“Semi-Charmed Life” by Third Eye Blind
“This song describes a drug user’s descent into crystal meth addiction. The line, ‘I want something else…’ contains a reference to crystal meth in the song. Third Eye Blind lead singer Stephan Jenkins explained on the HBO show Reverb that they intentionally put a chipper melody to the dark lyrical content…
Jenkins said, ‘It’s a song about always wanting something. It’s about never being satisfied, and reaching backwards to things that you’ve lost and towards things that you can never get. I think everybody has some identification with that. The story line between the people, the demise of this relationship, is just an extreme example of that condition. I think that’s what makes people really relate to ‘Semi-Charmed Life.'”
How about a couple of classics from The Eagles who know how to live life in the fast lane?
“Hotel California” by The Eagles
Though many fans and critics have interpreted it as a song about heroin addiction, “Hotel California” has been described by the Eagles’ Don Henley as their “interpretation of the high life in Los Angeles”, and “…a song about a journey from innocence to experience.” ~Songfacts
I tend to think that the high life must include some types of substances that get you high, and innocence to experience indicates drug use, as well.
“Desperado” by The Eagles
Here are two perspectives on the Eagles’ song Desperado that deal with a fast, hedonistic life style that is somehow meaningless.
“On the surface, this song is about a cowboy who refuses to fall in love, but it could also be about a young man who discovers guitars, joins a band, pays his dues and suffers for his art. The stress of being a rock star is a recurring theme in Eagles music (e.g. “Life In The Fast Lane”). The overall theme is how you must suffer for your art.” ~ Songfacts
“At first glance, “Desperado,” a song written by Don Henley and Glenn Frey, depicts a hardened outlaw who refuses to fall in love. This conclusion, although parallel to a majority of the themes lyrically depicted by The Eagles, is incorrect. While the depicted individual exhibits traits parallel to that of an outlaw or rock star, the difference is that the confused individual is longing for love rather than rejecting it. The tone and literary devices embedded within the text support the theme that the young man is victim to his confusion, lifestyle and decisions.” Jhalpino9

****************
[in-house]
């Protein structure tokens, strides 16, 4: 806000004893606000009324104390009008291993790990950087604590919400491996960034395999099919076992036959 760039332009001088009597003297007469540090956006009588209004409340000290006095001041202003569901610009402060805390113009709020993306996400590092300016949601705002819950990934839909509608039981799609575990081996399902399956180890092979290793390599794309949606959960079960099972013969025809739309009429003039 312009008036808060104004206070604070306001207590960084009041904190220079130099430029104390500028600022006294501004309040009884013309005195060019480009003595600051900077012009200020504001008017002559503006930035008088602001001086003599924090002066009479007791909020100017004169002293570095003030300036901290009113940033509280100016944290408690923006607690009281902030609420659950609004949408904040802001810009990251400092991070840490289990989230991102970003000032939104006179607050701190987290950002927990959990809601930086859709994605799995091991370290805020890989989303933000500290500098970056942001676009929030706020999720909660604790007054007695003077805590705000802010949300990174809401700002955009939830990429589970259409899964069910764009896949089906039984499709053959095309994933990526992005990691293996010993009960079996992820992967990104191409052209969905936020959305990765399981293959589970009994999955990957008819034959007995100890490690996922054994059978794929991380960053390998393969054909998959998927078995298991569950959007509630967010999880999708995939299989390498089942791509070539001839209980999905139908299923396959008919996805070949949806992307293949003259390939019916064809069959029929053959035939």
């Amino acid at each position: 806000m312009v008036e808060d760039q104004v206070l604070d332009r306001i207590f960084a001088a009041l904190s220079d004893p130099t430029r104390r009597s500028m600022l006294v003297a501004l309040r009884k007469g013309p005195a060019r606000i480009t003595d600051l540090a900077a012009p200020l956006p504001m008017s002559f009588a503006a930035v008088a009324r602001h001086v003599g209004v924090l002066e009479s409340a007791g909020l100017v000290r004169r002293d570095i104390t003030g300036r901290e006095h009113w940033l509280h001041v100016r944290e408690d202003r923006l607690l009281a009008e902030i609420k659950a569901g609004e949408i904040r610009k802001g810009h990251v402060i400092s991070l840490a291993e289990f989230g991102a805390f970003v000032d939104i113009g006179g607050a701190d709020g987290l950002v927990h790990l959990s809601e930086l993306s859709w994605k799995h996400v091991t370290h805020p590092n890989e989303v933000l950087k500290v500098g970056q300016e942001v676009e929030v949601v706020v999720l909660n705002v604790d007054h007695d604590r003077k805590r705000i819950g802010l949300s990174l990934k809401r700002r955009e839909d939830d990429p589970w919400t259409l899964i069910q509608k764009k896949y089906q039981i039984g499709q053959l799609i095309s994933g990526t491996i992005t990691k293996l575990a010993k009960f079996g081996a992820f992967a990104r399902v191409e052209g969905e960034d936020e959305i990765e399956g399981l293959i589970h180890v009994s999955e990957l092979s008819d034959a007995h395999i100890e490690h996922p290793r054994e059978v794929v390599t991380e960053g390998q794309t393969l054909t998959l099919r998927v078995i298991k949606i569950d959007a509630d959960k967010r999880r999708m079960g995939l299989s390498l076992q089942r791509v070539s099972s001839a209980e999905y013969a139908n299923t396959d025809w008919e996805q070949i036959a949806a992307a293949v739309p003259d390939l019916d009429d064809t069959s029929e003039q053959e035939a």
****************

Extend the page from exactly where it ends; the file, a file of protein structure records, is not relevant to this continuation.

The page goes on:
“In the first couple of lines, the song’s author depicts the young man’s confused state as justified and prolonged by the pleasure the individual presently experiences. The lines “These things that are pleasin’ you can hurt you somehow” allude to the underlying dangerous nature associated with the pleasurable things in the individual’s life. …“
About the Author
Mia Kerick is the mother of four exceptional children—all named after saints—and five nonpedigreed cats—all named after the next best thing to saints, Boston Red Sox players. Her husband of twenty years has been told by many that he has the patience of Job, but don’t ask Mia about that, as it is a sensitive subject.
Mia focuses her stories on the emotional growth of troubled men and their relationships, and she believes that sex has a place in a love story, but not until it is firmly established as a love story. As a teen, Mia filled spiral-bound notebooks with romantic tales of tortured heroes (most of whom happened to strongly resemble lead vocalists of 1980s big-hair bands) and stuffed them under her mattress for safekeeping. She is thankful to Dreamspinner Press for providing her with an alternate place to stash her stories.
Mia is proud of her involvement with the Human Rights Campaign and cheers for each and every victory made in the name of marital equality. Her only major regret: never having taken typing or computer class in school, destining her to a life consumed with two-fingered pecking and constant prayer to the Gods of Technology.
Contact Mia at email@example.com.